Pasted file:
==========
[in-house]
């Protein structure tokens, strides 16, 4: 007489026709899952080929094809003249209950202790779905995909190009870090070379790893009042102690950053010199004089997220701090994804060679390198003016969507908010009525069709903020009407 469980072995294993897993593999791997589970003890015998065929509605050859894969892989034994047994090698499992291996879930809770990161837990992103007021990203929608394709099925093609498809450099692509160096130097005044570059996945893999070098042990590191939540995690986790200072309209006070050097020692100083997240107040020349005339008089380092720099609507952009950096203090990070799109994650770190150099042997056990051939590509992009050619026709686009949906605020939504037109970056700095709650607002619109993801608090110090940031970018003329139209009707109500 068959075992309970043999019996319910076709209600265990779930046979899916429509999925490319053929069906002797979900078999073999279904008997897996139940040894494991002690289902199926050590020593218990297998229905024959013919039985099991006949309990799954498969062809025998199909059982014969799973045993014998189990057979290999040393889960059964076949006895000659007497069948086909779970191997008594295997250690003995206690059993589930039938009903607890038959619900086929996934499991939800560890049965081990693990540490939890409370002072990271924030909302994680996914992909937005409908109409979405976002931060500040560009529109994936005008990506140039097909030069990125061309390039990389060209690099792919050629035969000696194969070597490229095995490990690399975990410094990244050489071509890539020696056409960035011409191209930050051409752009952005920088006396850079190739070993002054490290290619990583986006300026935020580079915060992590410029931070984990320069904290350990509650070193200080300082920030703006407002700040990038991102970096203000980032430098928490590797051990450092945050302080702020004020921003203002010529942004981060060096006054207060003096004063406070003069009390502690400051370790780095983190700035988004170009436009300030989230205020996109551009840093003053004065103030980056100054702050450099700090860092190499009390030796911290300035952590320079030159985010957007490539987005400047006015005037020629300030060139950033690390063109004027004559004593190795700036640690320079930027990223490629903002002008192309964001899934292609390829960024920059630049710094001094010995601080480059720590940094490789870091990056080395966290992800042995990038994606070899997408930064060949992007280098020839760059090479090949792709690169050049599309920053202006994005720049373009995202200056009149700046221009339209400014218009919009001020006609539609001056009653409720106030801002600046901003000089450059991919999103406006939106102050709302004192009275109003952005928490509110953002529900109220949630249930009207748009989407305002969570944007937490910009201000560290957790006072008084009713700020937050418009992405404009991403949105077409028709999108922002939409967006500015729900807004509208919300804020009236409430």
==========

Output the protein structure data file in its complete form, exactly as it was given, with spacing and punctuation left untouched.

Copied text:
[in-house]
């Protein structure tokens, strides 16, 4: 007489026709899952080929094809003249209950202790779905995909190009870090070379790893009042102690950053010199004089997220701090994804060679390198003016969507908010009525069709903020009407 469980072995294993897993593999791997589970003890015998065929509605050859894969892989034994047994090698499992291996879930809770990161837990992103007021990203929608394709099925093609498809450099692509160096130097005044570059996945893999070098042990590191939540995690986790200072309209006070050097020692100083997240107040020349005339008089380092720099609507952009950096203090990070799109994650770190150099042997056990051939590509992009050619026709686009949906605020939504037109970056700095709650607002619109993801608090110090940031970018003329139209009707109500 068959075992309970043999019996319910076709209600265990779930046979899916429509999925490319053929069906002797979900078999073999279904008997897996139940040894494991002690289902199926050590020593218990297998229905024959013919039985099991006949309990799954498969062809025998199909059982014969799973045993014998189990057979290999040393889960059964076949006895000659007497069948086909779970191997008594295997250690003995206690059993589930039938009903607890038959619900086929996934499991939800560890049965081990693990540490939890409370002072990271924030909302994680996914992909937005409908109409979405976002931060500040560009529109994936005008990506140039097909030069990125061309390039990389060209690099792919050629035969000696194969070597490229095995490990690399975990410094990244050489071509890539020696056409960035011409191209930050051409752009952005920088006396850079190739070993002054490290290619990583986006300026935020580079915060992590410029931070984990320069904290350990509650070193200080300082920030703006407002700040990038991102970096203000980032430098928490590797051990450092945050302080702020004020921003203002010529942004981060060096006054207060003096004063406070003069009390502690400051370790780095983190700035988004170009436009300030989230205020996109551009840093003053004065103030980056100054702050450099700090860092190499009390030796911290300035952590320079030159985010957007490539987005400047006015005037020629300030060139950033690390063109004027004559004593190795700036640690320079930027990223490629903002002008192309964001899934292609390829960024920059630049710094001094010995601080480059720590940094490789870091990056080395966290992800042995990038994606070899997408930064060949992007280098020839760059090479090949792709690169050049599309920053202006994005720049373009995202200056009149700046221009339209400014218009919009001020006609539609001056009653409720106030801002600046901003000089450059991919999103406006939106102050709302004192009275109003952005928490509110953002529900109220949630249930009207748009989407305002969570944007937490910009201000560290957790006072008084009713700020937050418009992405404009991403949105077409028709999108922002939409967006500015729900807004509208919300804020009236409430």